When we turn to the New Testament, we find hot one single passage at all calculated to disturb the conscience of an honest slaveholder. No one can read it without seeing and admiring that the meek and humble Saviour of the world in no instance meddled with the established institutions of mankind'; he came to save a fallen work, and not to excite the black passions of man and array them in deadly hostility against each other. From no one did he turn away; his plan was offered alike to all-to the monarch and the subject, the rich and the poor, the master and the slave. He was born in the Roman world, a world in which the most galling slavery existed, a thousand times more cruel than the slavery in our own country; and yet he nowhere encourages insurrection, he nowhere fosters discontent; but exhorts always to implicit obedience and fidelity.


An Excerpt from: Richard H. Colfax's Evidence Against the Views of the Abolitionists, Consisting of Physical and Moral Proofs, of the Natural Inferiority of the Negroes (New York: James T. M. Bleakley Publishers, 1833):
The lengthy arguments concerning the intellect of the negroe drawn from history, and the numerous explanations of his mental inferiority, which have at various times been given, (without supposing him of a distinct species,) are rendered totally useless, if it can be shown, that the portion of his brain, which presides over the animal functions, exceeds, to any great extent, that from which the mental endowments arise. Furthermore, although we are not believers in physiognomy, (as a science,) yet we cannot avoid making a remark upon the negro's face, which may not be entirely overlooked--although we may thereby risk the commission of a tautology.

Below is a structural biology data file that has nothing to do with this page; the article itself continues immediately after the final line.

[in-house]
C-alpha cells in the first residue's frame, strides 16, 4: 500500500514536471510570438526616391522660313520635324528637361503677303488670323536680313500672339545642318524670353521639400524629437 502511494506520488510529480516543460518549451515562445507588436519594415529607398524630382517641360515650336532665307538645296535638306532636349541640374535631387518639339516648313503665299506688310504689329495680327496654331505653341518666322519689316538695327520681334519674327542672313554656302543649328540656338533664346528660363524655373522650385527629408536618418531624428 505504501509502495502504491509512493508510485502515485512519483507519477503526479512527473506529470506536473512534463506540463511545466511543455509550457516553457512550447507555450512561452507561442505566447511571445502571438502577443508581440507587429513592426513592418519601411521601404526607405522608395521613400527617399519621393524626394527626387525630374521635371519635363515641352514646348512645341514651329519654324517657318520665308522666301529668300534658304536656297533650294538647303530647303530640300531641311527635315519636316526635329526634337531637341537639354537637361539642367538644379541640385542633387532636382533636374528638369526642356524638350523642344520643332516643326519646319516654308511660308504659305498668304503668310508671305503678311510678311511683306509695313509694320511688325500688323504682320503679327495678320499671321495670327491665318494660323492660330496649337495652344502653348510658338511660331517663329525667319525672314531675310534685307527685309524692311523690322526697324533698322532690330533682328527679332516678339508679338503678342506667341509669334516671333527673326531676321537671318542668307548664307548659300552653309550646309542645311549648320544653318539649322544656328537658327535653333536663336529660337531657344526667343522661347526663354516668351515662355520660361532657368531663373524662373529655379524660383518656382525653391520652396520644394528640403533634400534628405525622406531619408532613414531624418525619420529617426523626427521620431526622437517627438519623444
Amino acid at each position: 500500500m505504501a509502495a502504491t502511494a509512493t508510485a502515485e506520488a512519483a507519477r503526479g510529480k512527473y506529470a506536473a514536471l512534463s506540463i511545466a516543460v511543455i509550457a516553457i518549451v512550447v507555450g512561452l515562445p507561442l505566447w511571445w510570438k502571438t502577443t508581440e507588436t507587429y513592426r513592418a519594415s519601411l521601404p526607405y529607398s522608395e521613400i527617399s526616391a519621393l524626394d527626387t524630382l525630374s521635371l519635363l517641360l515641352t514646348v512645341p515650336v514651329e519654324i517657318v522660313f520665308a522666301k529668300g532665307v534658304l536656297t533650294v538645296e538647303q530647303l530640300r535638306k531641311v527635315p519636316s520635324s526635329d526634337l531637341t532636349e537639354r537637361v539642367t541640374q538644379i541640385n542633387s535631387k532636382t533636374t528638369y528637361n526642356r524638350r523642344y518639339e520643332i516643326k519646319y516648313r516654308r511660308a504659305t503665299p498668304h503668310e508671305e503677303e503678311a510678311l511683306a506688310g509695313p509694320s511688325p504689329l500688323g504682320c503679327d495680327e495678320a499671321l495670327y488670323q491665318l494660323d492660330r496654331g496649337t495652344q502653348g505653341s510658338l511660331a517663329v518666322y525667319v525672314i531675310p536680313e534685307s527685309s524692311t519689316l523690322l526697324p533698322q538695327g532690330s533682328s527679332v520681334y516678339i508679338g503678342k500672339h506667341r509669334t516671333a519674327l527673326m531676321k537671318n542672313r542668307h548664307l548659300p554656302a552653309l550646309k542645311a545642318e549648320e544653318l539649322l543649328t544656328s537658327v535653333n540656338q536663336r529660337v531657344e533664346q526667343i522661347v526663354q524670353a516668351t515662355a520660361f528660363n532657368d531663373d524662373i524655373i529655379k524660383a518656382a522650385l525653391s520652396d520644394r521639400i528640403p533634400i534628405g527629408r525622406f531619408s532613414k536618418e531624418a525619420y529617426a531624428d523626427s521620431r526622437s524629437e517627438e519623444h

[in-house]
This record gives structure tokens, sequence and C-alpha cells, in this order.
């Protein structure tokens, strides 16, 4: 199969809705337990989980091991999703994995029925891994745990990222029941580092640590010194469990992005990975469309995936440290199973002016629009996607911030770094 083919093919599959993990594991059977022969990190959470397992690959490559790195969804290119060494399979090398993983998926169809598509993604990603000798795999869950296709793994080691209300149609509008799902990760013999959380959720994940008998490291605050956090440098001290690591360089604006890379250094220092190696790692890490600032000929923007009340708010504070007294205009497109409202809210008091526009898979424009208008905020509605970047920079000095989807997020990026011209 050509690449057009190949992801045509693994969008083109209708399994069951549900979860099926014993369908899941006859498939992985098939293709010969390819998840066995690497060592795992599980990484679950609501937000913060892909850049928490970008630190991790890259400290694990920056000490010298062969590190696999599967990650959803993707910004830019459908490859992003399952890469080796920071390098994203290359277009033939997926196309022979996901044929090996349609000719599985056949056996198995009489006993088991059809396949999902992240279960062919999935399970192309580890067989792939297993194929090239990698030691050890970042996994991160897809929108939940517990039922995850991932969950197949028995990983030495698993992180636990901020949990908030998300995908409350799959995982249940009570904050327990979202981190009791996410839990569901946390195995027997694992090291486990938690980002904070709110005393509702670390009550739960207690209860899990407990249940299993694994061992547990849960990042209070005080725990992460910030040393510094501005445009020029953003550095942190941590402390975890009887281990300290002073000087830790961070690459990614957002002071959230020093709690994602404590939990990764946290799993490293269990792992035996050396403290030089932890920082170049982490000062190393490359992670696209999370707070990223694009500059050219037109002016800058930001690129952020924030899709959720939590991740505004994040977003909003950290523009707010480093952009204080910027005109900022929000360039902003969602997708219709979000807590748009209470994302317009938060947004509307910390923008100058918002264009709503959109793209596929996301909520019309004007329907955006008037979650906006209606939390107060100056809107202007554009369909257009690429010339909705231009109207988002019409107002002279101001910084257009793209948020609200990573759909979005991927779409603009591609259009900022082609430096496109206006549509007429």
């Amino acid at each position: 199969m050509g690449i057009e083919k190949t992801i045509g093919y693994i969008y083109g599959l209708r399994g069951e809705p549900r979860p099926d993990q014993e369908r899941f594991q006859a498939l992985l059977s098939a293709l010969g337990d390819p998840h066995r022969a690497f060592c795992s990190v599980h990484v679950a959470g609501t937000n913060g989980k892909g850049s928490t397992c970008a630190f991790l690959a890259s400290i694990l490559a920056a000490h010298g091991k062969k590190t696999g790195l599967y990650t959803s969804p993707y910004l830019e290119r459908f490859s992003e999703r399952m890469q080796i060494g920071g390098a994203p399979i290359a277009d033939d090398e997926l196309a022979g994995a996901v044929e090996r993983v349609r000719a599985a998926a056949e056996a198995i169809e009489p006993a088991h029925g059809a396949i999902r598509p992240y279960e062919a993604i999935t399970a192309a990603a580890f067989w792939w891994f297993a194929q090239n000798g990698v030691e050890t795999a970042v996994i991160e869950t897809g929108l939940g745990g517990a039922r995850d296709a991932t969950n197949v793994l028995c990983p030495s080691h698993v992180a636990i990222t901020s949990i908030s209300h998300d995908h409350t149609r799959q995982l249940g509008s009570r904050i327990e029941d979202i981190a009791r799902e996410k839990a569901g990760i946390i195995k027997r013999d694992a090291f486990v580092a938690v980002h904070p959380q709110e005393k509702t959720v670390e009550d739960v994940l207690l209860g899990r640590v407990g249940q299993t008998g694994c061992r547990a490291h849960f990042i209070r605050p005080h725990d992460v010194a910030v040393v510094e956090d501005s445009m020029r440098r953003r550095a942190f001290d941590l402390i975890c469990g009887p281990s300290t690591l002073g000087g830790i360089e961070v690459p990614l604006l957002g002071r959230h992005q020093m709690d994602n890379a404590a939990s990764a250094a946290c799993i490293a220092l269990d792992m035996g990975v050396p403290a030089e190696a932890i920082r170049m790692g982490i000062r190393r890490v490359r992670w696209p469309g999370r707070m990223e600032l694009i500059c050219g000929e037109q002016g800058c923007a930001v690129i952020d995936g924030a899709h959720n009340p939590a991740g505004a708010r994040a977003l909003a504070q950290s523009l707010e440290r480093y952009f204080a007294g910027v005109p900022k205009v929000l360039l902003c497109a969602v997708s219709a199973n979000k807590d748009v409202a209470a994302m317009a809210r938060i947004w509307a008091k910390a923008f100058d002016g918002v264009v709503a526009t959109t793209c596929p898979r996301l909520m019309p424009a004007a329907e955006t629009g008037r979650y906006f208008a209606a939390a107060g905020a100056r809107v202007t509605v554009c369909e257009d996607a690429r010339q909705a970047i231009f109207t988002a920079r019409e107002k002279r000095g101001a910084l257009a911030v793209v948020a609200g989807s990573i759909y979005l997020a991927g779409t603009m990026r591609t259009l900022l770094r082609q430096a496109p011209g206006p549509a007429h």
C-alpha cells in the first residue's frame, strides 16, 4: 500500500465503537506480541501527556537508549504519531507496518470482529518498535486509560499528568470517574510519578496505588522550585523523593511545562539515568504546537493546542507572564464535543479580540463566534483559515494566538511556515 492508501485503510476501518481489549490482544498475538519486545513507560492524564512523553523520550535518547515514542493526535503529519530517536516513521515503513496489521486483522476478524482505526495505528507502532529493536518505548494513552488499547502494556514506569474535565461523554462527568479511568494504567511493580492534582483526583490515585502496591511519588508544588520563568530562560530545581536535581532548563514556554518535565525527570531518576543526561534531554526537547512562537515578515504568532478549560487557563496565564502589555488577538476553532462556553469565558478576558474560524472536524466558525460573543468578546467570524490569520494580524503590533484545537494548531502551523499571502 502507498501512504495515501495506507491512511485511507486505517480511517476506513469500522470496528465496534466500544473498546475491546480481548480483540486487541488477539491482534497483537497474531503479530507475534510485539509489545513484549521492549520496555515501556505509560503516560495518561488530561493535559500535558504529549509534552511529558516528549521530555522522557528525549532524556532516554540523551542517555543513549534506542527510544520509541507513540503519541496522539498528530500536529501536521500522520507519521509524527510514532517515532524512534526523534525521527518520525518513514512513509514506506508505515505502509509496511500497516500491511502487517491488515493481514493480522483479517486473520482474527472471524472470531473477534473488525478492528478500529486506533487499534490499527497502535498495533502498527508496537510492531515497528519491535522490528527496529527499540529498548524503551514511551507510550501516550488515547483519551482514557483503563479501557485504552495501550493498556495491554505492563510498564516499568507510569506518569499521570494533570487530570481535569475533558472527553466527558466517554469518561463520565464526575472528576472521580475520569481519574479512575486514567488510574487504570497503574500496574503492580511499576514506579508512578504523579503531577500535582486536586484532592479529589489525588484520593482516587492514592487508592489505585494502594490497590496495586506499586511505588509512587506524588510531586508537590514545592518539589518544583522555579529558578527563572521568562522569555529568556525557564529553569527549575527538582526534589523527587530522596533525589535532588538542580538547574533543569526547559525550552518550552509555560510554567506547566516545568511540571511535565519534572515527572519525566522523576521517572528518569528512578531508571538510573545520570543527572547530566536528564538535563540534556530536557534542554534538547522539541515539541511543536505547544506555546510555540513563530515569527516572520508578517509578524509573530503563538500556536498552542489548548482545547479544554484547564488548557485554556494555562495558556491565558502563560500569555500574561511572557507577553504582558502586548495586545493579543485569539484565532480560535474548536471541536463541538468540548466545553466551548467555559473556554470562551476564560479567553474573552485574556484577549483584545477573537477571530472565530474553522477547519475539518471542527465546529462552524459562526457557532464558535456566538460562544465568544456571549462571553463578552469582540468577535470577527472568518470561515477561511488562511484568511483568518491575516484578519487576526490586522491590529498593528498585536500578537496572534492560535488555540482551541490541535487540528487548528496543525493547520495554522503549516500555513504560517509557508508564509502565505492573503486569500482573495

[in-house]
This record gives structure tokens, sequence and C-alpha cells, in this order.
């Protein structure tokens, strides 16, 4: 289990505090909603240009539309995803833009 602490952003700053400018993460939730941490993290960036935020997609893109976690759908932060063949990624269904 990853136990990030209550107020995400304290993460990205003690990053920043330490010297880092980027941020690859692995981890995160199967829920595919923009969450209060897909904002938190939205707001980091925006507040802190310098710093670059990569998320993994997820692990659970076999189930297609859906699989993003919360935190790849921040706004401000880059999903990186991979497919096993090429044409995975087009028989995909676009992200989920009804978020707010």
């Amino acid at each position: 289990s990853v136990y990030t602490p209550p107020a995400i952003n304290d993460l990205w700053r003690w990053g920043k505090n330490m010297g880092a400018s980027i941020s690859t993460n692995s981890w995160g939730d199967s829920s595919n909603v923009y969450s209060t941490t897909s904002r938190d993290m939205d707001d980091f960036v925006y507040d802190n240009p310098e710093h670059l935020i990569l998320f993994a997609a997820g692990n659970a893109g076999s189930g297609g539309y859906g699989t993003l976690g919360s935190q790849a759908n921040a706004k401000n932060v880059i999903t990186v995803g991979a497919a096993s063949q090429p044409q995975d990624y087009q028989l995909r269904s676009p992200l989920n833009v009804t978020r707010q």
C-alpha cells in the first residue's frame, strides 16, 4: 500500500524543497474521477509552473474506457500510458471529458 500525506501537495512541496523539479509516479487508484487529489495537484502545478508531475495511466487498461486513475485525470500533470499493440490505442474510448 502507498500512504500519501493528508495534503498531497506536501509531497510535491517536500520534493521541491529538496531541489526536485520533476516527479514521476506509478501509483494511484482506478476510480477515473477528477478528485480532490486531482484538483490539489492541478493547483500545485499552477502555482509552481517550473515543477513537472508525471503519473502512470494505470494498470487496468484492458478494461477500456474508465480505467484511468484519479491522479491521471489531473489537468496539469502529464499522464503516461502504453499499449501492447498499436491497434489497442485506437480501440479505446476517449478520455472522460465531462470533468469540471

His lips are thick, his zygomatic muscles, large and full* (*"These muscles are always in action during laughter and the extreme enlargement of them indicates a low mind." Lavater)--his jaws large and projecting,--his chin retreating,--his forehead low, flat and slanting, and (as a consequence of this latter character,) his eyeballs are very prominent,--apparently larger than those of white men;--all of these peculiarities at the same time contributing to reduce his facial angle almost to a level with that of the brute--Can any such man become great or elevated?--the history of the Africans will give a decisive answer. Even the ancients were fully aware of this kind of mutual coincidence, between the facial angle, and the powers of the mind: consequently, in their statues of heroes and philosophers, they usually extended the angle to 90 degrees,--making that of the Gods to be 100: beyond which, it cannot be enlarged without deformity. Modern anatomists have fixed the average facial angle of the European at 80--negro 70,--ourang outang 58--all brutes below 70, the average angle of quadrupeds being about 20. ******
If then it is consistent with science, to believe that the mind will be great in proportion to the size and figure of the brain: it is equally reasonable to suppose, that the acknowledged meanness of the negroe's intellect, only coincides with the shape of his head; or in other words, that his want of capability to receife a complicated education renders it improper and impotitic, that he should be allowed the privileges of citizenship in an enlightened country! It is in vain for the Amalgamationists to tell us that the negroes have had no opportunity to improve, or have had less opportunities than European nations; the public are well aware that three or four thousand years could not have passed away, without throwing advantages in the way of the Africans; yet in all this time, with every advantage that liberty, and their proximity to refined nations could bestow, they have never even attempted to raise themselves above their present equivocal station, in the great zoological chain. (pp. 24-25)